It’s long been one of my most loved Brixton landmarks, and it’s a tragedy to see the distinctive six sided clock tower of the old Railway Hotel (Brady’s), 20 Atlantic Road, Brixton continuing to decay after decades of neglect.
The clock’s hands stopped moving years ago – the internal workings had long seized up – and year after year more crap graffiti is daubed over the fine ironwork.
Built in 1880, the Railway Hotel has always operated as a hotel/pub, and by the 1990s had achieved a certain notoriety as a late night drinking destination with a distinctly Bacchanalian air about it.
Compulsorily purchased and closed in 1999, the building was squatted the following year with the front bar being reopened and art/poetry events put on for local artists (and drinkers).
The old music room at the back was slowly cleared up too – a truly fearsome task by all accounts – and events were also put on there (I gave a talk there about web design and activism just before the place was finally evicted in 2002).
Since then, the building has criminally been left empty, and the plight of the Railway Hotel remains a thorn in the side of many Brixtonians.
The tower is unusual in that it has six sides – designed so that passengers on the passing rail tracks could read the time – and the cast iron panels are both intricate and pleasing to the eye, with a delightful spire and weathervane capping off the construction.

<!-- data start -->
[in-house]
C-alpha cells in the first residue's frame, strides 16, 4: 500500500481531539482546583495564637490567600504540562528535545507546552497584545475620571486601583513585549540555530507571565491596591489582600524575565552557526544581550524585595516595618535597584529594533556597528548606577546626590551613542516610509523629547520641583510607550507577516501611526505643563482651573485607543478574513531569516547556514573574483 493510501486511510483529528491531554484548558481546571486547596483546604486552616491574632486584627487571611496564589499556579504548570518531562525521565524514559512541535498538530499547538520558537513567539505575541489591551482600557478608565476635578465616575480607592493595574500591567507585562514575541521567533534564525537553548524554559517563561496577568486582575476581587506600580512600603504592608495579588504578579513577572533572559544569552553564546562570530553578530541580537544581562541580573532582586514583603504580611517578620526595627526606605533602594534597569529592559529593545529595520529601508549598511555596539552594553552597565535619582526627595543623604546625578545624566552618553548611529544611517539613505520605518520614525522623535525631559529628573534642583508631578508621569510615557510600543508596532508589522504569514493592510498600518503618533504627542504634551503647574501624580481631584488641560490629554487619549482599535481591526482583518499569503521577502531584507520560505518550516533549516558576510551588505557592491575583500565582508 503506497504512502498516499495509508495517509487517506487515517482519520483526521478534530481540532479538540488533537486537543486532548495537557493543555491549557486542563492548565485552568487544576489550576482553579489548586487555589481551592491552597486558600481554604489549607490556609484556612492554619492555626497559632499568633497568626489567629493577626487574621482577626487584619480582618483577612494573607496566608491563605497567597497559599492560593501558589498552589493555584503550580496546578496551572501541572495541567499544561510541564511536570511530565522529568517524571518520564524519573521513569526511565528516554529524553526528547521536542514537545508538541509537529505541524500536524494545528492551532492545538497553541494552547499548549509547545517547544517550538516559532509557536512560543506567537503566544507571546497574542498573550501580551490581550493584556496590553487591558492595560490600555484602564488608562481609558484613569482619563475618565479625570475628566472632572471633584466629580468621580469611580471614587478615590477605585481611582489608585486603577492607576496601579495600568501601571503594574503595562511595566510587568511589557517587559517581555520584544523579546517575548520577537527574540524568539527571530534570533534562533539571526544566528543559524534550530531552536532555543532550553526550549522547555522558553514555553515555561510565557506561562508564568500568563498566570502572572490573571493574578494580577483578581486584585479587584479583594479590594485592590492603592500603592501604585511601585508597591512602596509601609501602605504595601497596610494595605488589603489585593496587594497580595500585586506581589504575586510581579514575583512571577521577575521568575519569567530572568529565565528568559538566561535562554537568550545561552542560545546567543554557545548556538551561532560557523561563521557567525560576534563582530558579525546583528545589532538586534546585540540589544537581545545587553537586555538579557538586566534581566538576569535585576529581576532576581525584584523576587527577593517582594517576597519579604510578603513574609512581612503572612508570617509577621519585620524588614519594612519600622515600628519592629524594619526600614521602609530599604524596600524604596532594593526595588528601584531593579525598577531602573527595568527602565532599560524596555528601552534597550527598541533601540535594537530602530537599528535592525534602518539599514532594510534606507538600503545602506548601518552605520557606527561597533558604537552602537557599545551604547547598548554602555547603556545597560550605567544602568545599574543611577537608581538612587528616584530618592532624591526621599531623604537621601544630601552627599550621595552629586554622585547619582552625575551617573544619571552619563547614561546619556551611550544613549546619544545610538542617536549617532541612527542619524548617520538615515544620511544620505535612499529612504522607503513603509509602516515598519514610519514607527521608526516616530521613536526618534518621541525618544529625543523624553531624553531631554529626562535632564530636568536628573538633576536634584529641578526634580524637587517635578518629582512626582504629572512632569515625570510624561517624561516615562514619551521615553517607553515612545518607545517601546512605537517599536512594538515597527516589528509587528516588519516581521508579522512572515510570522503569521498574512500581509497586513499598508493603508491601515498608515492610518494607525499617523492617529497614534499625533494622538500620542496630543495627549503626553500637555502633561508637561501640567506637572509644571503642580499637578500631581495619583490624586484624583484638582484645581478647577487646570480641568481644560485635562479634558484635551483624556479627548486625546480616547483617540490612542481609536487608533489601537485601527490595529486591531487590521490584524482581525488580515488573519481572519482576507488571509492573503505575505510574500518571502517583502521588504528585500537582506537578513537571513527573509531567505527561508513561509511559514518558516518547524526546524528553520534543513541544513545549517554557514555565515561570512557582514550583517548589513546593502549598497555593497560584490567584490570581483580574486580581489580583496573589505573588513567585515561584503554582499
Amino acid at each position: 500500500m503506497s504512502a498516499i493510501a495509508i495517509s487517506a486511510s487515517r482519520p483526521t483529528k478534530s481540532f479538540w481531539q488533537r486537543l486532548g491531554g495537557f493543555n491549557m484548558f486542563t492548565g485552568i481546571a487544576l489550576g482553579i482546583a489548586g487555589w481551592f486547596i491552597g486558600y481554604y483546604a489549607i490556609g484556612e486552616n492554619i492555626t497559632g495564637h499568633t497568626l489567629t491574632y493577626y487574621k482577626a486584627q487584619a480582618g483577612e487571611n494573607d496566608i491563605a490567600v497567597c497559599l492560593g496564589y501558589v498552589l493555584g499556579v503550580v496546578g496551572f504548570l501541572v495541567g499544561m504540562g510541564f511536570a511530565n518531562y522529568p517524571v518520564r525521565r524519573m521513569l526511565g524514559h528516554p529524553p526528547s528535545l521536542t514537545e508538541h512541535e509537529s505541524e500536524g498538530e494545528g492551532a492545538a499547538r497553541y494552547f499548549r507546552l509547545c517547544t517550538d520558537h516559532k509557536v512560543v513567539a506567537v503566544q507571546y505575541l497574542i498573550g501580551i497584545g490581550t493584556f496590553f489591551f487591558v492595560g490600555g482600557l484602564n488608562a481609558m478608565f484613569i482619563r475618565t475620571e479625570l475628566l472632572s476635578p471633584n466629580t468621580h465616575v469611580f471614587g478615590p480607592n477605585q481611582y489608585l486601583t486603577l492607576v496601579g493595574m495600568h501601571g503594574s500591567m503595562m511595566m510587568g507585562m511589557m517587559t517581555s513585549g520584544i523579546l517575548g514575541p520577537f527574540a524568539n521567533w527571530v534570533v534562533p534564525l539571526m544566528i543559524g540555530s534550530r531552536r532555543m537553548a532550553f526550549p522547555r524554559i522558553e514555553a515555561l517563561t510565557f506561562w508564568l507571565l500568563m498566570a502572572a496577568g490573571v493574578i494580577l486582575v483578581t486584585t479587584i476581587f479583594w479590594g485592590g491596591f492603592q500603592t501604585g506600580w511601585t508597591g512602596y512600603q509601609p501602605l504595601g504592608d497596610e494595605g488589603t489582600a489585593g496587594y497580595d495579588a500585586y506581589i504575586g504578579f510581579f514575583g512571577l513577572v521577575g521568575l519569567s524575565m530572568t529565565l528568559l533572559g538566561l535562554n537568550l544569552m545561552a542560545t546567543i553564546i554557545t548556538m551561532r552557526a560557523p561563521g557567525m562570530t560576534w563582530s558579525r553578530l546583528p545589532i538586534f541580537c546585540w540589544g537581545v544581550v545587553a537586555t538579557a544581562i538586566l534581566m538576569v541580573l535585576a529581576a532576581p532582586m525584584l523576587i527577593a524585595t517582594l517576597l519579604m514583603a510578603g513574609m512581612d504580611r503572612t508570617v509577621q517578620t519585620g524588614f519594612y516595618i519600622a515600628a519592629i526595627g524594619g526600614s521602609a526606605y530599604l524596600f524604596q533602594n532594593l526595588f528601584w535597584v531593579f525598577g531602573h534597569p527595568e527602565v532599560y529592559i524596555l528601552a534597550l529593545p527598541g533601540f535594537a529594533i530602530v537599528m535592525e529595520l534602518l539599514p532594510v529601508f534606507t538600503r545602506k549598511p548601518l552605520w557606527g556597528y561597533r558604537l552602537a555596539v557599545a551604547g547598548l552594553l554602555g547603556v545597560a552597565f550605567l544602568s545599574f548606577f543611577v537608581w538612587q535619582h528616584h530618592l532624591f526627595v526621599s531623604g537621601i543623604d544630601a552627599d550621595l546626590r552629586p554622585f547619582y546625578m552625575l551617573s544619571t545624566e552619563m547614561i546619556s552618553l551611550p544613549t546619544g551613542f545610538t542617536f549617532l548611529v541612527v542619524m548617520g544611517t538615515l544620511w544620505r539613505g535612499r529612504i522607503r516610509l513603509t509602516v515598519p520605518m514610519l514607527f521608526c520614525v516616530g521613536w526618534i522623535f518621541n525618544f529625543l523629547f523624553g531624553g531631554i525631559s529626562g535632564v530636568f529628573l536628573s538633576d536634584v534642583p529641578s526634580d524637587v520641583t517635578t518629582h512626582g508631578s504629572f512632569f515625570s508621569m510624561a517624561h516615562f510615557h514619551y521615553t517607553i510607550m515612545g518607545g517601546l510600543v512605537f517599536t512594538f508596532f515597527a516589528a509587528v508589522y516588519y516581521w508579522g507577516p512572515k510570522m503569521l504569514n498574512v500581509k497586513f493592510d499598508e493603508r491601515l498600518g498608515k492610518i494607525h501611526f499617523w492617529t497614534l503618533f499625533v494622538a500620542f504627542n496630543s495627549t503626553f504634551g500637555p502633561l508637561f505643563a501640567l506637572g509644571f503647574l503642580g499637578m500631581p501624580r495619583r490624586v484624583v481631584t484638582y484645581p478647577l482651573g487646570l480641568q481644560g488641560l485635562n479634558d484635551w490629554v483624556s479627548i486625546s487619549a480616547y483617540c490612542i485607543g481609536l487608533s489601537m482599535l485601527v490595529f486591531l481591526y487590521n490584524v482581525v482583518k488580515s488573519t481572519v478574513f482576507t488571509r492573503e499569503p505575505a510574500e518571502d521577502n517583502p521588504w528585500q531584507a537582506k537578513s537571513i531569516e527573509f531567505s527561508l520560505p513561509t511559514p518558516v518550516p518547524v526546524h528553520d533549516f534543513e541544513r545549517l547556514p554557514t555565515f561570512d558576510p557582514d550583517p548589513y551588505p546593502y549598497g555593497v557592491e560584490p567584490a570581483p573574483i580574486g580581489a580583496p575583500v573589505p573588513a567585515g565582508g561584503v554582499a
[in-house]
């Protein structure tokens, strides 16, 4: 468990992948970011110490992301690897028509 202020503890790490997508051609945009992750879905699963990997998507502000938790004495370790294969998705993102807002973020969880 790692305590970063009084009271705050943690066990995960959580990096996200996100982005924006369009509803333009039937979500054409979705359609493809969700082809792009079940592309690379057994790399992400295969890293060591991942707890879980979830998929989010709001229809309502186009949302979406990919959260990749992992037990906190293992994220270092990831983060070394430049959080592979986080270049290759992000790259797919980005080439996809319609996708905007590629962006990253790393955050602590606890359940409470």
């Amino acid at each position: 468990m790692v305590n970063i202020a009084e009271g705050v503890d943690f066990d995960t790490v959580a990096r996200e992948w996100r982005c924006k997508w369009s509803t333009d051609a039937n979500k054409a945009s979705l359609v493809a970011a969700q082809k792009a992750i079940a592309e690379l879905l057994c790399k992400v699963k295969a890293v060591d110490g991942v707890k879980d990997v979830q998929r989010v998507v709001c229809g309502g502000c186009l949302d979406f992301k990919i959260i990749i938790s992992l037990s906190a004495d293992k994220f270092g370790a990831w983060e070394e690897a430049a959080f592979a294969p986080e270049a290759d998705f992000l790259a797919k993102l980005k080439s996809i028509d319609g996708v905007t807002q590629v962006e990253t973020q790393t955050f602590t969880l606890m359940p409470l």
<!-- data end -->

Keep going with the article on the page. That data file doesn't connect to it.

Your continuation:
I managed to get up inside the clock tower when the building was squatted and was disappointed to see that the clock mechanism seemed beyond repair.
Let’s hear it for Annie
On both the clock tower and above the first floor corner window can be seen the date of construction proudly displayed, with the latter adding, “LAID BY ANNIE ALLEN.”
I don’t expect that Ms Allen would have expected that this fine building would later play reputedly host to Jimi Hendrix and The Clash, and later on Alabama 3, but I’m pretty sure she wouldn’t be too chuffed with the people responsible for letting it get into its current parlous state.
A Norwood girl
I managed to find out a little bit about Annie: she was born in Norwood in 1863 – so would have been just 17 when she laid the stone – and she was married to James Cobb Pidgeon in Christchurch, Dorset in 1889.
They were both living at the Railway Hotel in 1891, but by a decade later they had moved onto Raleigh Lodge, Brixton Hill, Brixton with their three children, Emily, Annie and George, along with three servants.
Annie died in 1921, aged 57 years in Epsom [see family genealogy].
Let’s hope this beautiful Gothic Brixton landmark gets put into use again soon, before it’s too late.
There is some hope on the horizon though, with local campaign group ABC Brixton pushing ahead with plans to restore and regenerate the building. I wish them luck!